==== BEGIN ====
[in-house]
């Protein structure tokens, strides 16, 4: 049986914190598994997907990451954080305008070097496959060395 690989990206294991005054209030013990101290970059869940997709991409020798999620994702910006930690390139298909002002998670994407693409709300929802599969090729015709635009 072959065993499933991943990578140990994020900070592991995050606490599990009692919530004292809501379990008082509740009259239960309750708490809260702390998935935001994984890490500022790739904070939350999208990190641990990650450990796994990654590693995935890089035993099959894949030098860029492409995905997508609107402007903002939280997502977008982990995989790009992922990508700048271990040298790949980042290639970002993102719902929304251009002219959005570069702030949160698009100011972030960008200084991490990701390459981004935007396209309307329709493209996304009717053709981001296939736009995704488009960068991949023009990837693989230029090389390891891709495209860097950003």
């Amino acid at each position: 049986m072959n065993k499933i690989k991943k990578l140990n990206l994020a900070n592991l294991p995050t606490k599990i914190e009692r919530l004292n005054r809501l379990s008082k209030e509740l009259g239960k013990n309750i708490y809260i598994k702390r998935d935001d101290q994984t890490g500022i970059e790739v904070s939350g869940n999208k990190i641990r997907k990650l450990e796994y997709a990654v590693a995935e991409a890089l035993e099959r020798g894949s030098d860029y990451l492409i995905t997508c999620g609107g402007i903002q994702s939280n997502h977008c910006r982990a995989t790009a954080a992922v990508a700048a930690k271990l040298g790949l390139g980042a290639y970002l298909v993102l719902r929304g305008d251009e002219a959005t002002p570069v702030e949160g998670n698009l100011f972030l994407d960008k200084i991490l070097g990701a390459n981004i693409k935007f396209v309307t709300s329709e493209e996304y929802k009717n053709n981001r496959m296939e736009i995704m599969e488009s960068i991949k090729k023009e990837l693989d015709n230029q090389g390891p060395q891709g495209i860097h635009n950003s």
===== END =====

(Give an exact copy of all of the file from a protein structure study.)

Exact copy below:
[in-house]
């Protein structure tokens, strides 16, 4: 049986914190598994997907990451954080305008070097496959060395 690989990206294991005054209030013990101290970059869940997709991409020798999620994702910006930690390139298909002002998670994407693409709300929802599969090729015709635009 072959065993499933991943990578140990994020900070592991995050606490599990009692919530004292809501379990008082509740009259239960309750708490809260702390998935935001994984890490500022790739904070939350999208990190641990990650450990796994990654590693995935890089035993099959894949030098860029492409995905997508609107402007903002939280997502977008982990995989790009992922990508700048271990040298790949980042290639970002993102719902929304251009002219959005570069702030949160698009100011972030960008200084991490990701390459981004935007396209309307329709493209996304009717053709981001296939736009995704488009960068991949023009990837693989230029090389390891891709495209860097950003």
């Amino acid at each position: 049986m072959n065993k499933i690989k991943k990578l140990n990206l994020a900070n592991l294991p995050t606490k599990i914190e009692r919530l004292n005054r809501l379990s008082k209030e509740l009259g239960k013990n309750i708490y809260i598994k702390r998935d935001d101290q994984t890490g500022i970059e790739v904070s939350g869940n999208k990190i641990r997907k990650l450990e796994y997709a990654v590693a995935e991409a890089l035993e099959r020798g894949s030098d860029y990451l492409i995905t997508c999620g609107g402007i903002q994702s939280n997502h977008c910006r982990a995989t790009a954080a992922v990508a700048a930690k271990l040298g790949l390139g980042a290639y970002l298909v993102l719902r929304g305008d251009e002219a959005t002002p570069v702030e949160g998670n698009l100011f972030l994407d960008k200084i991490l070097g990701a390459n981004i693409k935007f396209v309307t709300s329709e493209e996304y929802k009717n053709n981001r496959m296939e736009i995704m599969e488009s960068i991949k090729k023009e990837l693989d015709n230029q090389g390891p060395q891709g495209i860097h635009n950003s």